The year-long stalemate in the North and the absence of the Stormont assembly is “highly disappointing”, former taoiseach Bertie Ahern has said.
At an event at Dublin City University (DCU), Mr Ahern said he hoped the impasse could be resolved shortly but believes it will require a “huge push” from all parties and both governments.
“It is disappointing — hopefully it can be resolved. But the process has been stop-start over the years.
“Overall, the agreement has been a great success and has brought peace and stability,” he said.
“It is disappointing we don’t have the executive up and running. Hopefully, on the other side of these commemorations the sides can get it back up and running and it seems they were very close to it five or six weeks ago,” he said in response to questions from TV3 News.
Mr Ahern was critical of the British government, saying it had allowed “the ball to be dropped” and a greater level of engagement was now required to restore the executive.
He said it was understandable that Theresa May had been consumed with Brexit, but the risks of neglecting the North are too high.
Mr Ahern will be a key contributor to events in the coming days to mark the calendar anniversary of the signing of the Good Friday Agreement.
He will speak at Queens University on Tuesday alongside former British prime minister Tony Blair, former US president Bill Clinton, and former US envoy to the North, Senator George Mitchell. Mr Ahern and Mr Mitchell will appear on the Ray D’Arcy show on RTÉ television tonight.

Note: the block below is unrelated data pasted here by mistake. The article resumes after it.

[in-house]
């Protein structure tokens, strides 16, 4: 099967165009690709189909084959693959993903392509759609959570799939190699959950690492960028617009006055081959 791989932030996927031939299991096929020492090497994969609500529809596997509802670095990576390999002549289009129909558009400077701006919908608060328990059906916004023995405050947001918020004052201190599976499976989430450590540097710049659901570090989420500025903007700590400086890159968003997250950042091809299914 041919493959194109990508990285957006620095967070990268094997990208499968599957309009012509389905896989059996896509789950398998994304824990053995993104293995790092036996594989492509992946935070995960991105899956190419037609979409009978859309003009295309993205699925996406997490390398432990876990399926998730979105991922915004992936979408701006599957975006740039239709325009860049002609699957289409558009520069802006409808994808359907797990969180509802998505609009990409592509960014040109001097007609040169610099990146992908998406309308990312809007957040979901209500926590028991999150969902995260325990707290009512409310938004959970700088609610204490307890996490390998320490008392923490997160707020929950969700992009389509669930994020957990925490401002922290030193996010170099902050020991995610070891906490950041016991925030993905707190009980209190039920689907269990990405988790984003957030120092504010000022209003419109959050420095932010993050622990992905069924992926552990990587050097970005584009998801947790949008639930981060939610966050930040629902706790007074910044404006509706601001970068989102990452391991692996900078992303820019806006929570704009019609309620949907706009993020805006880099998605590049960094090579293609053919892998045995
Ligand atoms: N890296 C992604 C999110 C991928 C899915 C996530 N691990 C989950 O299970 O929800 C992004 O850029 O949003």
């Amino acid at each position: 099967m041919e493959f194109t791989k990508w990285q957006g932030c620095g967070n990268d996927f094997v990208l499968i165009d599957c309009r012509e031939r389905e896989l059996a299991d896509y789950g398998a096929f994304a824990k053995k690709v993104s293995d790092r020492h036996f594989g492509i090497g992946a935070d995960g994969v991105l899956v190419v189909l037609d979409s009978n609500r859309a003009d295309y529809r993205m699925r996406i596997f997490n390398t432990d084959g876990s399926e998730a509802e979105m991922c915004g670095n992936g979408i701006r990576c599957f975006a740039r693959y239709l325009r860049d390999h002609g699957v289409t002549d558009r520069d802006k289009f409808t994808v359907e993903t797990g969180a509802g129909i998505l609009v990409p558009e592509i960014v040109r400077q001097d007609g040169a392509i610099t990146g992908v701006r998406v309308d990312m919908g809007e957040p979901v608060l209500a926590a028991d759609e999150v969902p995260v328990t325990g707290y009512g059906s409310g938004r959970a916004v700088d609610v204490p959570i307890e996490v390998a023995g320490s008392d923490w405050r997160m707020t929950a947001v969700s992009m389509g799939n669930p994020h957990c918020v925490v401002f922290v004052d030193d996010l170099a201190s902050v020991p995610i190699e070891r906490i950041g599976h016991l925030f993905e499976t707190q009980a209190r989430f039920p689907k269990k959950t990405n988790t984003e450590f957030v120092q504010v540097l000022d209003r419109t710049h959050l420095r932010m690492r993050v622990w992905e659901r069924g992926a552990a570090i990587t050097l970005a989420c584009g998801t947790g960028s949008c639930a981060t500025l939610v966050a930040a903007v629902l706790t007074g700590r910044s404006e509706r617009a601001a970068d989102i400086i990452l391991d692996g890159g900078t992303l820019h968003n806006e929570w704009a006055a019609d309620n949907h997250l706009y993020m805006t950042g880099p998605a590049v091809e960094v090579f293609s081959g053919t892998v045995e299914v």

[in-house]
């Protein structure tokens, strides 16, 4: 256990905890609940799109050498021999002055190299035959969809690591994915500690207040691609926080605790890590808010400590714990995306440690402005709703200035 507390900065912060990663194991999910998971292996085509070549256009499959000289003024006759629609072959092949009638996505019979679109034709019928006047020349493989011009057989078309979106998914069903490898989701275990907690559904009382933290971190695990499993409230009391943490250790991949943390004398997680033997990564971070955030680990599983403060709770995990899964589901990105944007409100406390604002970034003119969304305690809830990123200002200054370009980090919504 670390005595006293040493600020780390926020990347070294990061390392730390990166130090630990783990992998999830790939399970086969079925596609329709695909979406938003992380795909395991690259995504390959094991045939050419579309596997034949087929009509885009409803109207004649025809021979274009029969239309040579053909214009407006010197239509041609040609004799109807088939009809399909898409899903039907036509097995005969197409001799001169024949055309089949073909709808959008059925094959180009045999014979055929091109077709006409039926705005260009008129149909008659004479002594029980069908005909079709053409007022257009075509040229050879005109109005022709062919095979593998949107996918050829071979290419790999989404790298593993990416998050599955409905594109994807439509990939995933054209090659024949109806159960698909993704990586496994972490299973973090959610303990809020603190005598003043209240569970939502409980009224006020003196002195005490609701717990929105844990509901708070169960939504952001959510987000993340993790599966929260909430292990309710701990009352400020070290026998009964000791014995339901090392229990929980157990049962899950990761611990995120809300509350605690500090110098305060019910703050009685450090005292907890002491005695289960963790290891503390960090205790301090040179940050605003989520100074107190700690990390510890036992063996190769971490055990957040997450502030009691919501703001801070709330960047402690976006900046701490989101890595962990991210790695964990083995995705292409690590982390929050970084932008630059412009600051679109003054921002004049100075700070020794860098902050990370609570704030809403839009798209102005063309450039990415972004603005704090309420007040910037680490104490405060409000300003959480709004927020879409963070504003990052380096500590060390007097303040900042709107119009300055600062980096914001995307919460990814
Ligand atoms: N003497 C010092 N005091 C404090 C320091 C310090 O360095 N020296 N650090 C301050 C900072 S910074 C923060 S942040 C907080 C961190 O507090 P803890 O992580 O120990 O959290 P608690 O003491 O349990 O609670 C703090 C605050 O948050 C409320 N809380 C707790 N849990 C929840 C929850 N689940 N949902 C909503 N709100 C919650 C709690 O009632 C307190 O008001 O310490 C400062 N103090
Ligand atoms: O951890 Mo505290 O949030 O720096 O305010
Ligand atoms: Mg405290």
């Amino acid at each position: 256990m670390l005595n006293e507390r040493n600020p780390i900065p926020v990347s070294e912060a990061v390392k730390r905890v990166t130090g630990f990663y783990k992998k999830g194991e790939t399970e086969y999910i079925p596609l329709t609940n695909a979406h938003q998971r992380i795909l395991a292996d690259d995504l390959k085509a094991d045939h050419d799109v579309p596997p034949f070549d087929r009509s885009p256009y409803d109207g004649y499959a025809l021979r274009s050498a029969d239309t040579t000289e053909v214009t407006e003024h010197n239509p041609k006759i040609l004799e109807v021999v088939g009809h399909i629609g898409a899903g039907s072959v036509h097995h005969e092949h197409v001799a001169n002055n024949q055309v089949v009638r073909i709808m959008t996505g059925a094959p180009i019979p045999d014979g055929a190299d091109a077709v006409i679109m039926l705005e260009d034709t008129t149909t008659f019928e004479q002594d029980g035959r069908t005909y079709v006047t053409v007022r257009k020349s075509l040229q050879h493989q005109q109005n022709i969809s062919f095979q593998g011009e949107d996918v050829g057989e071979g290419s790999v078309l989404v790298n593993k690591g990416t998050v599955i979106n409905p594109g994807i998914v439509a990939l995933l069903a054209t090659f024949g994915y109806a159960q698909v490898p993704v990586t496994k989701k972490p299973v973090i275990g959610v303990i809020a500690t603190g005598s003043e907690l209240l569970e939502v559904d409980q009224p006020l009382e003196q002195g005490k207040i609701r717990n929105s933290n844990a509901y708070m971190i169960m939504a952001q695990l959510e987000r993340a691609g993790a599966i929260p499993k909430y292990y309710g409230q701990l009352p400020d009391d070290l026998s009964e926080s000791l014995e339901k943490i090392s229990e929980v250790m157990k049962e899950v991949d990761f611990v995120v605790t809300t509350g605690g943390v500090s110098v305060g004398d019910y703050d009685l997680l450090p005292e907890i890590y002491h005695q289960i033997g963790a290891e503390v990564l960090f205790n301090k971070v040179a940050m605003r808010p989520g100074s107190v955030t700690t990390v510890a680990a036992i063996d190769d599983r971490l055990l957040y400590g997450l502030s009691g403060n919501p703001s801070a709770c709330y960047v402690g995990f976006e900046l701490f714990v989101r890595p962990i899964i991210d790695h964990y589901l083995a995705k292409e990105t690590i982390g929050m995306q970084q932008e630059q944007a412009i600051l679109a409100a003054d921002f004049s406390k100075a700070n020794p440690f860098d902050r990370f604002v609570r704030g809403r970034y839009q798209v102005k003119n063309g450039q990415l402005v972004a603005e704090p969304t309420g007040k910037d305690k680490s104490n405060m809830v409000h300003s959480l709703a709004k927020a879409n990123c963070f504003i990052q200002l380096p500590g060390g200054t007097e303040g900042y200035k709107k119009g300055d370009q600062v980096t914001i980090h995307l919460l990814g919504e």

Meanwhile, Taoiseach Leo Varadkar’s hardline stance on the border also risks provoking loyalist paramilitaries, said former Ulster Unionist leader David Trimble.
Mr Trimble said any special deal to keep the region within the European Union would destroy a key tenet of the agreement that there would be no constitutional change without majority consent in Northern Ireland. “What is happening now is that people are talking up the issue of Brexit and the border for the benefit of a different agenda from the agreement,” he said.
“The one thing that would provoke loyalist paramilitaries is the present Irish Government saying silly things about the border and the constitutional issue.
“If it looks as though the constitutional arrangements of the agreement, based on the principle of consent, are going to be superseded by so-called ‘special EU status’ then that is going to weaken the union and undermine the very agreement that Dublin says it wants to uphold.”
The former Northern first minister said he believed loyalist paramilitaries could re-activate if the principle of consent, enshrined in the agreement, was put in danger by any post-Brexit deal demanded by Dublin and nationalist parties. The Ulster Unionist leader at the time, his backing for the Belfast agreement was crucial to its success
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